The Dallas Mavericks acquired the New York Knick’s all-star forward Kristaps Porzingis on Thursday as a part of a seven-player trade. The exchange swapped the Maverick’s Dennis Smith Jr., Wesley Matthews, DeAndre Jordan and two future first round picks for Knicks players Porzingis, Tim Hardaway Jr., Trey Burke and Courtney Lee.
How it happened:
ESPN’s Adrian Wojnarowski reported that Porzingis left a meeting with Knicks’ management with “the impression he prefers to be traded” at 11:54 a.m., and 56 minutes later, Wojnarowski broke the news of the blockbuster trade as well. Porzingis’s relationship with the Knicks had been deteriorating for months, largely over frustrations of his former team’s 10-41 record and puzzling management decisions.
The largely unknown at the time 7 foot 3 inch Latvian was drafted in 2015 under Phil Jackson’s management. He was introduced to the franchise much to the dismay of myself and other fans, but quickly grew into a favorite as the “unicorn” or “Porzingod” dominated the court. Aside from this pick, however, Jackson’s three-year tenure ending in June 2017 was marked by mistakes that severely hurt the team. His most notable failures were sporting the worst Knicks record of all time, hiring and then firing three different coaches, signing bench player Joakim Noah to a four-year $72 million deal and disrespecting former superstar player Carmelo Anthony to the point that he wanted to transfer teams. The turmoil that has accompanied the Knicks since the Jackson era simply escalated to the point that Porzingus wanted out of New York.
The Mavericks made a low-risk move that now puts them one star away from being serious title contenders. Rookie sensation Luka Doncic, averaging 20.4 points per game, 6.9 rebounds, and 5.4 assists on 43.3 percent shooting will now be teammates with essentially a young Dirk Nowitzki on a team already showing flashes of greatness. In a competitive western conference, the team’s 23-28 record is more impressive than it appears.
The only trade uncertainties for Dallas surround Porzingus’s return from last February’s torn ACL, but he has begun individual workouts again and is even back to dunking. In the trade, the Mavericks also took on the $54 million contract Hardaway Jr. is owed over the next three years, but in a new role on this Mavericks team, he should be worth the salary. What Mavericks coach Rick Carslile can do with his newly acquired talent in the upcoming could very well result in a championship.
Trading Jordan, Smith Jr. and Matthews for the players the Mavericks received in return was a steal. Smith Jr. had sat out for weeks for “business” reasons as Carslile put it, but it is believed that an unstable relationship with the organization was behind his absence.
Jordan and Matthews were not of long-term importance to the team, and both are free agents after this season. In essence, the franchise simply swapped Smith Jr. and two draft picks for Porzingis and a few solid role players. The only obvious issue is that the Mavericks now only have a first-round draft pick every other year for at least five years, making it hard to build through the draft.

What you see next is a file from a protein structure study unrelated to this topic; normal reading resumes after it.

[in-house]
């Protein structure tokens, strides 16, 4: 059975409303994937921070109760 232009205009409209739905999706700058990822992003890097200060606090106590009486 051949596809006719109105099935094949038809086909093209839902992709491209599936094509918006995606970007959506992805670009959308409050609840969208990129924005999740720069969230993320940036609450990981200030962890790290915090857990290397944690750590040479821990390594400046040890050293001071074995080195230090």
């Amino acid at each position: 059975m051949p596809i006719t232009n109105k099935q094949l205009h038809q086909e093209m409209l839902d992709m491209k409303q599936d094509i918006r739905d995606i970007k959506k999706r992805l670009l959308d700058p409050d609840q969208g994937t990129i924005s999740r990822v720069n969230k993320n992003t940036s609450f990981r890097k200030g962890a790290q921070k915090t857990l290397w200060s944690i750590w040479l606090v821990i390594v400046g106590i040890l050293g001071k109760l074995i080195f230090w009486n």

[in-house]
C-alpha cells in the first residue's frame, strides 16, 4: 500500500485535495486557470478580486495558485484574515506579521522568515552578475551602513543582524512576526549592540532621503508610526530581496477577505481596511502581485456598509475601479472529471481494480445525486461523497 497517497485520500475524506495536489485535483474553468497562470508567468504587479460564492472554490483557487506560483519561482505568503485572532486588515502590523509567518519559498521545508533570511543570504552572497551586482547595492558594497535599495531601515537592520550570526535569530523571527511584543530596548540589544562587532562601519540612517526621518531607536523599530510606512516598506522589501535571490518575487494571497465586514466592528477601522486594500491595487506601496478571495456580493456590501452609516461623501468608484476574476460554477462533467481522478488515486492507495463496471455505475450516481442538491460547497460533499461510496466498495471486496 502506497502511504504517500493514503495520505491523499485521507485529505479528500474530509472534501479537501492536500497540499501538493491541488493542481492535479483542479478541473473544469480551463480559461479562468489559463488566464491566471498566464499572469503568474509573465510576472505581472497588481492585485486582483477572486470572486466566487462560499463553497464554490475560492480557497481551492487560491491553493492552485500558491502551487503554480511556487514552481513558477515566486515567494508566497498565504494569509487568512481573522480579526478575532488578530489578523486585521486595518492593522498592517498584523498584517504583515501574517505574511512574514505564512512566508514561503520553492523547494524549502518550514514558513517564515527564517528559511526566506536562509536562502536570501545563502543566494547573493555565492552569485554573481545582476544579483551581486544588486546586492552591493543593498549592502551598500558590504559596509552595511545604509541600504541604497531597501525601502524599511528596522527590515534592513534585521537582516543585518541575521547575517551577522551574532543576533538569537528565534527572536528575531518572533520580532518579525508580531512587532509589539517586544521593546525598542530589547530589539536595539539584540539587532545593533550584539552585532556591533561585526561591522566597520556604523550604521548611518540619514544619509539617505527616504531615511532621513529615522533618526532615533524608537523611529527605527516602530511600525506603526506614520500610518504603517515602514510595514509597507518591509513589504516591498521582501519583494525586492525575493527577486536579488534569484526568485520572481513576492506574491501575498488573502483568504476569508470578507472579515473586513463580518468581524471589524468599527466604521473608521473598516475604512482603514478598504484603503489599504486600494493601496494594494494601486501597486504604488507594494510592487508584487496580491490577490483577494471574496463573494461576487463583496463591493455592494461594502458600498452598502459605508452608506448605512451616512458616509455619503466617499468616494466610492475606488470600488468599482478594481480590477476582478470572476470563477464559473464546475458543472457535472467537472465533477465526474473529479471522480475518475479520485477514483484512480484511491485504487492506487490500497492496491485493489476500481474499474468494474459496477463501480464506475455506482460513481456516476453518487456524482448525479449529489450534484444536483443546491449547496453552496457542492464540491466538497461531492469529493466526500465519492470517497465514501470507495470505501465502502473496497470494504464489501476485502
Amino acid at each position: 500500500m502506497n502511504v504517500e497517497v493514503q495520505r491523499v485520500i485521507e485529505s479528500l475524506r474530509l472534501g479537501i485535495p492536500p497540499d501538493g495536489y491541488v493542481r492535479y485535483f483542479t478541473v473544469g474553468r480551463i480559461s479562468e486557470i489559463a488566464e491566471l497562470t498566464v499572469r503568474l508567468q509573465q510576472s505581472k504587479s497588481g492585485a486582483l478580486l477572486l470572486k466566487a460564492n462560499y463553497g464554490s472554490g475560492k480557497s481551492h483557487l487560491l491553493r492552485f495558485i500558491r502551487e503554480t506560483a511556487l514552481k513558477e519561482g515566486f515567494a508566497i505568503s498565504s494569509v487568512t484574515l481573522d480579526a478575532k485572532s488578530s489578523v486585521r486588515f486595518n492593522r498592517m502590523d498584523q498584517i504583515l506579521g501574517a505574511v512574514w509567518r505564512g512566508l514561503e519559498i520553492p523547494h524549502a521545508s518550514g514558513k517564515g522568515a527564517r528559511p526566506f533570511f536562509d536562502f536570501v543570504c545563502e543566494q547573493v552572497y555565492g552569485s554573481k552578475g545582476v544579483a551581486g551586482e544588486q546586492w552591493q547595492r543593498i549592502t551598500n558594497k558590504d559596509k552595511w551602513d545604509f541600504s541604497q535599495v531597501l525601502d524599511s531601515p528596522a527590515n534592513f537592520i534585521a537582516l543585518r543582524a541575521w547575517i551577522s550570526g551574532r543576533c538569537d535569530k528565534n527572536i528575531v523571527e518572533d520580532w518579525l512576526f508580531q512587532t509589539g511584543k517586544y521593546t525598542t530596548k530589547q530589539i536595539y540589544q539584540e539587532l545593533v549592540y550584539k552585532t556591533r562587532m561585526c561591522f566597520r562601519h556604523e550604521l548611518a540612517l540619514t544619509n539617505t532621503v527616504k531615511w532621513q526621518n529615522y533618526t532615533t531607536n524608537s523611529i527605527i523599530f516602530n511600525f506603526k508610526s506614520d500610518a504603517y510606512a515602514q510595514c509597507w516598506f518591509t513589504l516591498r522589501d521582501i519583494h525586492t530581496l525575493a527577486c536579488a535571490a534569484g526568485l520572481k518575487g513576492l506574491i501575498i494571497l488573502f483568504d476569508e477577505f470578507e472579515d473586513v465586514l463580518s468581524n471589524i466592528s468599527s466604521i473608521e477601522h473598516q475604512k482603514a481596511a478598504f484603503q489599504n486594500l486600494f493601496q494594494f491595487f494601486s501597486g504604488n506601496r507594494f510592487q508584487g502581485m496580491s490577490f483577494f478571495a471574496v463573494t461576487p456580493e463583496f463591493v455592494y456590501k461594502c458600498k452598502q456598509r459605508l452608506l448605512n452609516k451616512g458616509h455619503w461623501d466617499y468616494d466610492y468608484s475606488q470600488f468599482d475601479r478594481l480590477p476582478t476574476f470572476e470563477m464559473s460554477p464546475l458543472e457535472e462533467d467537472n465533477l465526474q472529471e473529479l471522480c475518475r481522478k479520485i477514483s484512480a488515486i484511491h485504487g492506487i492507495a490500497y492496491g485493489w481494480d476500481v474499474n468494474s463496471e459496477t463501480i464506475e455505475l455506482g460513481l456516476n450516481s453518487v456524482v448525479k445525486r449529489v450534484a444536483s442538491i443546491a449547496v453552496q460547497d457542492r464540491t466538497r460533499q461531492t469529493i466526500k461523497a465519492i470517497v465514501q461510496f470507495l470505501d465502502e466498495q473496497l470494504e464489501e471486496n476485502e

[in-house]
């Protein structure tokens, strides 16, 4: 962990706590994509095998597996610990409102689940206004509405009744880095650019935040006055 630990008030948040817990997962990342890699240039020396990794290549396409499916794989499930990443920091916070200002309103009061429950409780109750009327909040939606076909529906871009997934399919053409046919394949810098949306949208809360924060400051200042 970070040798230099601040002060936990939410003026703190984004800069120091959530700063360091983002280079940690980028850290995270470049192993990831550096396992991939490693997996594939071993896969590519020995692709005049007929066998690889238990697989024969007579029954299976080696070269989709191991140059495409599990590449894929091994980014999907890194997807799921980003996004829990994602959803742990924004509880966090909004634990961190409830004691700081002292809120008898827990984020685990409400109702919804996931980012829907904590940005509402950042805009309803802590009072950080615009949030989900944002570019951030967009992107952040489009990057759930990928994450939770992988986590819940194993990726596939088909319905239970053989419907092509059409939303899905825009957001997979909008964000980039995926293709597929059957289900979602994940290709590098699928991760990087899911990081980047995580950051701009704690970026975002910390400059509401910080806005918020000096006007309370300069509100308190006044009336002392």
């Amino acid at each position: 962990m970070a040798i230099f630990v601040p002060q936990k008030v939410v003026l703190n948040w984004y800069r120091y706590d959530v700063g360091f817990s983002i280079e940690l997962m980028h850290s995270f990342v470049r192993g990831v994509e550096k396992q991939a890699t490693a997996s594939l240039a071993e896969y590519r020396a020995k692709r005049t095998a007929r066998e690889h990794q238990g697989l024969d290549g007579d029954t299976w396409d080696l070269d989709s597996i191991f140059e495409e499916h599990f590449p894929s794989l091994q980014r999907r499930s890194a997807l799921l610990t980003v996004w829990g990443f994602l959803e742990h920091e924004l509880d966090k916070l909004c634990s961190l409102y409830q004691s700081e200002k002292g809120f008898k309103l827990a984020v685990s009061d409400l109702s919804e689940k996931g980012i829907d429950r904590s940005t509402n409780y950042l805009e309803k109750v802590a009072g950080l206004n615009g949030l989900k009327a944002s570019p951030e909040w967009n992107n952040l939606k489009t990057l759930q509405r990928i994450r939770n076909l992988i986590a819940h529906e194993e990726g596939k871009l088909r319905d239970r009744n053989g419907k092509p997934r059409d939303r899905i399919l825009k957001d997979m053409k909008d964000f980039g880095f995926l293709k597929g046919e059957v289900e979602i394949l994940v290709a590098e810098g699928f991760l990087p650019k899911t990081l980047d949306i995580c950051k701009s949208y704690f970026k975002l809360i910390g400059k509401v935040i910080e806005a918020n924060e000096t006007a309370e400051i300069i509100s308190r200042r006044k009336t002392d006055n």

Porzingis put the Knicks in an unfortunate position as the result of his meeting with team officials, but this trade still simply did not make too much sense. Although there is speculation that the Knicks had been shopping Porzingis for up to weeks, formalizing a deal less than an hour after the meeting was rash. The decision-making process highlights the Knicks dysfunction, and a Feb. 2 Instagram story post by Porzingis raises concerns about what went on behind the scenes. It reads, “The city deserves better than that… My suggestion for knicks fans is to STAY WOKE!! Peace.” A more calculated approach, leveraging teams and entertaining more offers, could have better benefited the team.
Even purely focusing on the players exchanged, the trade was poor for the Knicks. Considering the Knicks are unlikely to resign both Jordan and Matthews once the one year remaining on their deals expire, the trade appears like this when boiled down: Porzingis, Hardaway Jr and Lee for Smith Jr. and two future first round draft picks. Dennis Smith Jr. could be the starting point guard for years to come, but there is a low chance those two picks end up being in the lottery, lowering their worth. The real, and possibly only depending on the future, plus for the Knicks from this trade is the newfound cap space. After this summer, the team will have about $73 million in cap space, enough to sign two max free agents.
This summer’s free agents are highlighted by Kevin Durant, Kyrie Irving, Kawhi Leonard, Klay Thompson, Kemba Walker and Jimmy Butler. Assuming the Knicks finish the season with a bottom three record (they are currently in last place), then the team also has a 14 percent chance to have the first overall pick. Knicks fans are heavily excited by this prospect, as this means the team can draft the much-coveted Duke superstar freshman Zion Williamson.
If all goes well, this trade could ultimately send the Knicks to the playoffs first time since 2013, or even to their first NBA Finals since 1999. But if this bright future does not play out, as it very well might, then this trade will be remembered as one of the worst in the history of the NBA. As much as I’m hoping New York secures two superstars, this is the Knicks. I will not be surprised if the franchise’s pattern of incompetence continues, and I waste one more year of my fandom watching my team lose.